Zebra mussels confirmed in Lac qui Parle Lake
MILAN - Zebra mussels have now been confirmed in another popular recreational lake in west central Minnesota.
They were found in Lac qui Parle Lake, the Minnesota Department of Natural Resources reported on Thursday.
The department confirmed four new reports of zebra mussels in Minnesota lakes: Lake Sallie in Becker County; Lake Andrew in Douglas County; Lac qui Parle in Chippewa, Lac qui Parle and Swift counties; and Big Birch Lake in Todd and Stearns counties.
The DNR's fishery crew based in Ortonville discovered the zebra mussels in Lac qui Parle Lake, according to Tim Plude, aquatic invasive species specialist with the DNR. He said the fisheries staff found adult zebra mussels attached to some of their buoy anchors when they lifted them from the water.
Lac qui Parle Lake is a popular destination for both anglers and hunters. The fishing and waterfowl hunting opportunities attracts boaters to the lake from an area including the metropolitan area.
It is impossible to know how much impact the discovery of zebra mussels will have on the lake, but their presence in the lake means they are also in the Minnesota River and could be moved downstream by the river's flow.
Plude said zebra mussels have established populations in other river systems. The flow of a river can be detrimental to the adult mussels. They attach to rocks and other hard surfaces and can get bounced around in a strong current. However, the zebra mussels can manage in backwaters of river systems where there is less current or none at all.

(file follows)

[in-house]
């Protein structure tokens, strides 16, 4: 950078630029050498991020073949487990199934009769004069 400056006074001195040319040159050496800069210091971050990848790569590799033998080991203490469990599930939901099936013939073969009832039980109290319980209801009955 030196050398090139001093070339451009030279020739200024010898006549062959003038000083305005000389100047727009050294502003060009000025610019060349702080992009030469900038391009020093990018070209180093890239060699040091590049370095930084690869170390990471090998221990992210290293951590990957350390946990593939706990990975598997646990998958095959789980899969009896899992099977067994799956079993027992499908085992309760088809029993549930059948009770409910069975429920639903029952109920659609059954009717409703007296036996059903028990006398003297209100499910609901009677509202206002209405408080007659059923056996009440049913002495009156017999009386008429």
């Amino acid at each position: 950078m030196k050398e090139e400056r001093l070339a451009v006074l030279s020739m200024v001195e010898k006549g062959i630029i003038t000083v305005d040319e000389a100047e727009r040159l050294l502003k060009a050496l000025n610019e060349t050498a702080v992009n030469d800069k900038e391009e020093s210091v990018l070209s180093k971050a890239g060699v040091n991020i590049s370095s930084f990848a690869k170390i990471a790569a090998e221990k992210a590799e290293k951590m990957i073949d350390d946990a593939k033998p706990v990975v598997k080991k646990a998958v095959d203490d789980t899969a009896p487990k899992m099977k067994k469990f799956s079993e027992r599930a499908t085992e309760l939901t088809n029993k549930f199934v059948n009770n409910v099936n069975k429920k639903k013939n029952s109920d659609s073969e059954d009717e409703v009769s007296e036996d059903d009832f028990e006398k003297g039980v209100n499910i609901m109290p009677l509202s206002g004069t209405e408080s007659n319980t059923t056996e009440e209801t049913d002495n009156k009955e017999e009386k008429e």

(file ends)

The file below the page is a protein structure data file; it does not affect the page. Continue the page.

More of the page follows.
Jeff Randall, of Milan Beach Resort on Lac qui Parle Lake, said he and others had not noticed zebra mussels on docks or other structures this summer. Randall said he and others will be keeping a careful watch for them as docks are removed in the coming weeks for the season.
Randall said the lake sees lots of activity by anglers. He also pointed out that most of the anglers on the lake are conscientious about following the state's Aquatic Invasive Species laws. They pulling the plug and emptying water from their boats when leaving the lake, he said.
That diligence will be all the more important now to avoid spreading the mussels. Their microscopic larvae can be present in minnow buckets and the live wells of boats when taken from infested water.
The DNR will be surveying the Minnesota River downstream of the Lac qui Parle reservoir for the presence of zebra mussels, it reported.
According to the DNR:
Zebra mussels are an invasive (non-native) species that can compete with native species for food and habitat, cut the feet of swimmers, reduce the performance of boat motors, and cause expensive damage to water intake pipes.
Less than two percent of Minnesota's 11,842 lakes are listed as infested with zebra mussels. To protect the state's waters from the spread of invasive species and the environmental, recreational and economic damage they cause, Minnesota law requires boaters and anglers to:
• Clean their watercraft of aquatic plants and prohibited invasive species.
• Drain all water by removing drain plugs and keeping them out during transport.
• Dispose of unwanted bait in the trash.
Some invasive species are small and difficult to see at the access. To remove or kill them, take one or more of the following precautions before moving to another body of water, especially after leaving infested waters:
• Spray with high-pressure water.
• Rinse with very hot water (120 degrees Fahrenheit for at least two minutes or 140 degrees Fahrenheit for at least 10 seconds).
• Dry for at least 5 days.
More information is available at www.mndnr.gov/AIS.